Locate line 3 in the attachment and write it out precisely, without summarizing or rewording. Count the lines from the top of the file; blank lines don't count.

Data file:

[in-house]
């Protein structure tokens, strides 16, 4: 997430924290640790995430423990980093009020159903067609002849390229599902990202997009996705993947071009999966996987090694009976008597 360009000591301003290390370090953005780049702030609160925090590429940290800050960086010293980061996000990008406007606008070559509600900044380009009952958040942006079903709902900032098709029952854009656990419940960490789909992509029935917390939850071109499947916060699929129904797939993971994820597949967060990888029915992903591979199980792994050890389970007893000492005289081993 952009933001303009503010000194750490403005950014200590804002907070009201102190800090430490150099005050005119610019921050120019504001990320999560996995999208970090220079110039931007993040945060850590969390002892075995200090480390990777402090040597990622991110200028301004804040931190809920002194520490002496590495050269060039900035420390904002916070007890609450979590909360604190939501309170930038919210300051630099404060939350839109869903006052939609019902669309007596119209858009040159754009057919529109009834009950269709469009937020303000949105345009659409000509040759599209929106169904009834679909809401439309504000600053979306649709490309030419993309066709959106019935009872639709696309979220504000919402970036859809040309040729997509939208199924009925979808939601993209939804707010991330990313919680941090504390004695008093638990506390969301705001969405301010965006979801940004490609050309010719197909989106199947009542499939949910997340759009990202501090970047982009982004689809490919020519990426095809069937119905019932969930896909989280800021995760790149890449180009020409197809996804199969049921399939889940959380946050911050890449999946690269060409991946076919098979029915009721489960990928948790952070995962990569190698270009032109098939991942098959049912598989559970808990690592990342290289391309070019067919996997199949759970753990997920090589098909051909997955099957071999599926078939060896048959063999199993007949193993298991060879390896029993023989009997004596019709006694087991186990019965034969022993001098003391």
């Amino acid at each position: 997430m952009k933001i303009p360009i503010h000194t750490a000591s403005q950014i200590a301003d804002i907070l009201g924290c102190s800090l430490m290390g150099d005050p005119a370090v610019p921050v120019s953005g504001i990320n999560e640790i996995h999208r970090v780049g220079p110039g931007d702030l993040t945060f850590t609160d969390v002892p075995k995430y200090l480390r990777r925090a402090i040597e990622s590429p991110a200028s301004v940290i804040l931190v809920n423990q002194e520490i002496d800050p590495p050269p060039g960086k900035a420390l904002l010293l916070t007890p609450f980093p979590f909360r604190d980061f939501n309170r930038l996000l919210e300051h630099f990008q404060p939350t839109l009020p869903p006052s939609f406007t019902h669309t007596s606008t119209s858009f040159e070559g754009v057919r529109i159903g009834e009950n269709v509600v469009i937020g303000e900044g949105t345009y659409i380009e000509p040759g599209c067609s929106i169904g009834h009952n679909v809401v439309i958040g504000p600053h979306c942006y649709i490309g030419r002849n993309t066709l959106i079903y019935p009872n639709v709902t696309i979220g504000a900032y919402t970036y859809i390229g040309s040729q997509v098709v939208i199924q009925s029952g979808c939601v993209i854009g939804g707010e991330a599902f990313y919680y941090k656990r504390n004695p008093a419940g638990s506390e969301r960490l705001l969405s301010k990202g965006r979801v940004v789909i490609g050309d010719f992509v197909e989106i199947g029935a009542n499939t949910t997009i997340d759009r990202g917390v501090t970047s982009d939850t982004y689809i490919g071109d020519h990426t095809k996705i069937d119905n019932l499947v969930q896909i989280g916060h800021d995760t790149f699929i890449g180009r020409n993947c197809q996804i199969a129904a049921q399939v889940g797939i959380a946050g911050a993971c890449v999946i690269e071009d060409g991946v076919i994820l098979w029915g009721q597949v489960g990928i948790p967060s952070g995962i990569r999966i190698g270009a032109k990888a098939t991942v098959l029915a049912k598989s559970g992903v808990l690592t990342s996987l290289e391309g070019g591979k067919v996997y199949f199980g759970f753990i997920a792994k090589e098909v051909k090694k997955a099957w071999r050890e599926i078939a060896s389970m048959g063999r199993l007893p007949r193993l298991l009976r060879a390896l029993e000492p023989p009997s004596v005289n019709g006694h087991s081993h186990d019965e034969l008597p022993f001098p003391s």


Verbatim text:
């Amino acid at each position: 997430m952009k933001i303009p360009i503010h000194t750490a000591s403005q950014i200590a301003d804002i907070l009201g924290c102190s800090l430490m290390g150099d005050p005119a370090v610019p921050v120019s953005g504001i990320n999560e640790i996995h999208r970090v780049g220079p110039g931007d702030l993040t945060f850590t609160d969390v002892p075995k995430y200090l480390r990777r925090a402090i040597e990622s590429p991110a200028s301004v940290i804040l931190v809920n423990q002194e520490i002496d800050p590495p050269p060039g960086k900035a420390l904002l010293l916070t007890p609450f980093p979590f909360r604190d980061f939501n309170r930038l996000l919210e300051h630099f990008q404060p939350t839109l009020p869903p006052s939609f406007t019902h669309t007596s606008t119209s858009f040159e070559g754009v057919r529109i159903g009834e009950n269709v509600v469009i937020g303000e900044g949105t345009y659409i380009e000509p040759g599209c067609s929106i169904g009834h009952n679909v809401v439309i958040g504000p600053h979306c942006y649709i490309g030419r002849n993309t066709l959106i079903y019935p009872n639709v709902t696309i979220g504000a900032y919402t970036y859809i390229g040309s040729q997509v098709v939208i199924q009925s029952g979808c939601v993209i854009g939804g707010e991330a599902f990313y919680y941090k656990r504390n004695p008093a419940g638990s506390e969301r960490l705001l969405s301010k990202g965006r979801v940004v789909i490609g050309d010719f992509v197909e989106i199947g029935a009542n499939t949910t997009i997340d759009r990202g917390v501090t970047s982009d939850t982004y689809i490919g071109d020519h990426t095809k996705i069937d119905n019932l499947v969930q896909i989280g916060h800021d995760t790149f699929i890449g180009r020409n993947c197809q996804i199969a129904a049921q399939v889940g797939i959380a946050g911050a993971c890449v999946i690269e071009d060409g991946v076919i994820l098979w029915g009721q597949v489960g990928i948790p967060s952070g995962i990569r999966i190698g270009a032109k990888a098939t991942v098959l029915a049912k598989s559970g992903v808990l690592t990342s996987l290289e391309g070019g591979k067919v996997y199949f199980g759970f753990i997920a792994k090589e098909v051909k090694k997955a099957w071999r050890e599926i078939a060896s389970m048959g063999r199993l007893p007949r193993l298991l009976r060879a390896l029993e000492p023989p009997s004596v005289n019709g006694h087991s081993h186990d019965e034969l008597p022993f001098p003391s």